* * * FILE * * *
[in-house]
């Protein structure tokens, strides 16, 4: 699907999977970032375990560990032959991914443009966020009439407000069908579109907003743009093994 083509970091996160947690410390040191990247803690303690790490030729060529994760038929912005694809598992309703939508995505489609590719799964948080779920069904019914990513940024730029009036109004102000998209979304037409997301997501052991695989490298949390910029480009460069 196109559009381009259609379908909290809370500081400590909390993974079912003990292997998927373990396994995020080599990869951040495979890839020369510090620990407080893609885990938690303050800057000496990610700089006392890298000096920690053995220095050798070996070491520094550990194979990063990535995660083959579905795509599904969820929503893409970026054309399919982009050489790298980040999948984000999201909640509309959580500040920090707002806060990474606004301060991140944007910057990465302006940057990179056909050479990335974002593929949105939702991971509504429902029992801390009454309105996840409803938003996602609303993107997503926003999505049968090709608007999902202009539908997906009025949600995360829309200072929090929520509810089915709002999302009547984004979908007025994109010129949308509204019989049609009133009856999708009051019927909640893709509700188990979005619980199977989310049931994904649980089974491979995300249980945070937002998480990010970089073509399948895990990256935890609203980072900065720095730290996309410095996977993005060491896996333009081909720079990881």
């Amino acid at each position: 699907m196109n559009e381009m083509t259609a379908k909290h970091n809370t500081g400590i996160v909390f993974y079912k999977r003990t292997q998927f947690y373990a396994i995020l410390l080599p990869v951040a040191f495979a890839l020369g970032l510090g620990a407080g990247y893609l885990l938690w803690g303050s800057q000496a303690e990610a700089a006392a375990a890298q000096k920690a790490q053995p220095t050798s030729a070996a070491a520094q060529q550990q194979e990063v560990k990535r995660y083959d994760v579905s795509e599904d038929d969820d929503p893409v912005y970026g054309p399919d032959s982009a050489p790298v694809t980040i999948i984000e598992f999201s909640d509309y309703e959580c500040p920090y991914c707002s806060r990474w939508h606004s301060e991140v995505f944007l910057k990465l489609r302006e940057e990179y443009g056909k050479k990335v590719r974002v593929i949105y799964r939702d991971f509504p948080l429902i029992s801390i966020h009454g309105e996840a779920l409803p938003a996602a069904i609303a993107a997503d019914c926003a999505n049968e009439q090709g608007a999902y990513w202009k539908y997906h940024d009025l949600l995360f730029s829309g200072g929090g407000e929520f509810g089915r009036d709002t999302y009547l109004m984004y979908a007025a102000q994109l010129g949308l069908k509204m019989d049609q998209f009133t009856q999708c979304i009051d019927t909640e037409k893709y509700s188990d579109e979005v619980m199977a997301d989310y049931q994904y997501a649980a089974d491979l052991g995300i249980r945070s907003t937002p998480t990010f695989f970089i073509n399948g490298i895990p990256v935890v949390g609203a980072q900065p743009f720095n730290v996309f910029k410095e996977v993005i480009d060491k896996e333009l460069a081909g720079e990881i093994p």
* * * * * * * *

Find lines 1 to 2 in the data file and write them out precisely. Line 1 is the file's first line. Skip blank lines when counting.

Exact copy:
[in-house]
């Protein structure tokens, strides 16, 4: 699907999977970032375990560990032959991914443009966020009439407000069908579109907003743009093994 083509970091996160947690410390040191990247803690303690790490030729060529994760038929912005694809598992309703939508995505489609590719799964948080779920069904019914990513940024730029009036109004102000998209979304037409997301997501052991695989490298949390910029480009460069 196109559009381009259609379908909290809370500081400590909390993974079912003990292997998927373990396994995020080599990869951040495979890839020369510090620990407080893609885990938690303050800057000496990610700089006392890298000096920690053995220095050798070996070491520094550990194979990063990535995660083959579905795509599904969820929503893409970026054309399919982009050489790298980040999948984000999201909640509309959580500040920090707002806060990474606004301060991140944007910057990465302006940057990179056909050479990335974002593929949105939702991971509504429902029992801390009454309105996840409803938003996602609303993107997503926003999505049968090709608007999902202009539908997906009025949600995360829309200072929090929520509810089915709002999302009547984004979908007025994109010129949308509204019989049609009133009856999708009051019927909640893709509700188990979005619980199977989310049931994904649980089974491979995300249980945070937002998480990010970089073509399948895990990256935890609203980072900065720095730290996309410095996977993005060491896996333009081909720079990881």